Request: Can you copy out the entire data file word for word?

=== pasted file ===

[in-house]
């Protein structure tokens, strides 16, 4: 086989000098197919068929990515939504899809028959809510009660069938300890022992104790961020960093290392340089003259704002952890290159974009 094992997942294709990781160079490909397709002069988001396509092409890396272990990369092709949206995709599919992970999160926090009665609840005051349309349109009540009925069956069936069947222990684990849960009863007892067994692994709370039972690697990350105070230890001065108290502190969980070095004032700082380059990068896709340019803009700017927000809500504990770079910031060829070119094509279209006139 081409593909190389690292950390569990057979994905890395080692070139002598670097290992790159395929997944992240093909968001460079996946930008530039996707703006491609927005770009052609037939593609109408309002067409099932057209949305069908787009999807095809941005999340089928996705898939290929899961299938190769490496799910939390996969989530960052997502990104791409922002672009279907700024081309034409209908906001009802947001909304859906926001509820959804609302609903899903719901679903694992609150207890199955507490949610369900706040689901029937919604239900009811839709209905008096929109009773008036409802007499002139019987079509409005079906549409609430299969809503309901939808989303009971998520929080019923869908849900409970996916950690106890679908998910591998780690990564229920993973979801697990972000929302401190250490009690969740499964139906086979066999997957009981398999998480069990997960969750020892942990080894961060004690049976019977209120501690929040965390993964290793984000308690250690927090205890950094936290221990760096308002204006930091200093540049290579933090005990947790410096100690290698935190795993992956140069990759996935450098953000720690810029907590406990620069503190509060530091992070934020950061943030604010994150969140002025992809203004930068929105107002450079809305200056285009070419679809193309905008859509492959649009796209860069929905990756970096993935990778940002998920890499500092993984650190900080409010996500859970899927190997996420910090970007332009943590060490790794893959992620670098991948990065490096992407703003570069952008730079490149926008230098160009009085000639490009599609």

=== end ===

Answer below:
[in-house]
């Protein structure tokens, strides 16, 4: 086989000098197919068929990515939504899809028959809510009660069938300890022992104790961020960093290392340089003259704002952890290159974009 094992997942294709990781160079490909397709002069988001396509092409890396272990990369092709949206995709599919992970999160926090009665609840005051349309349109009540009925069956069936069947222990684990849960009863007892067994692994709370039972690697990350105070230890001065108290502190969980070095004032700082380059990068896709340019803009700017927000809500504990770079910031060829070119094509279209006139 081409593909190389690292950390569990057979994905890395080692070139002598670097290992790159395929997944992240093909968001460079996946930008530039996707703006491609927005770009052609037939593609109408309002067409099932057209949305069908787009999807095809941005999340089928996705898939290929899961299938190769490496799910939390996969989530960052997502990104791409922002672009279907700024081309034409209908906001009802947001909304859906926001509820959804609302609903899903719901679903694992609150207890199955507490949610369900706040689901029937919604239900009811839709209905008096929109009773008036409802007499002139019987079509409005079906549409609430299969809503309901939808989303009971998520929080019923869908849900409970996916950690106890679908998910591998780690990564229920993973979801697990972000929302401190250490009690969740499964139906086979066999997957009981398999998480069990997960969750020892942990080894961060004690049976019977209120501690929040965390993964290793984000308690250690927090205890950094936290221990760096308002204006930091200093540049290579933090005990947790410096100690290698935190795993992956140069990759996935450098953000720690810029907590406990620069503190509060530091992070934020950061943030604010994150969140002025992809203004930068929105107002450079809305200056285009070419679809193309905008859509492959649009796209860069929905990756970096993935990778940002998920890499500092993984650190900080409010996500859970899927190997996420910090970007332009943590060490790794893959992620670098991948990065490096992407703003570069952008730079490149926008230098160009009085000639490009599609």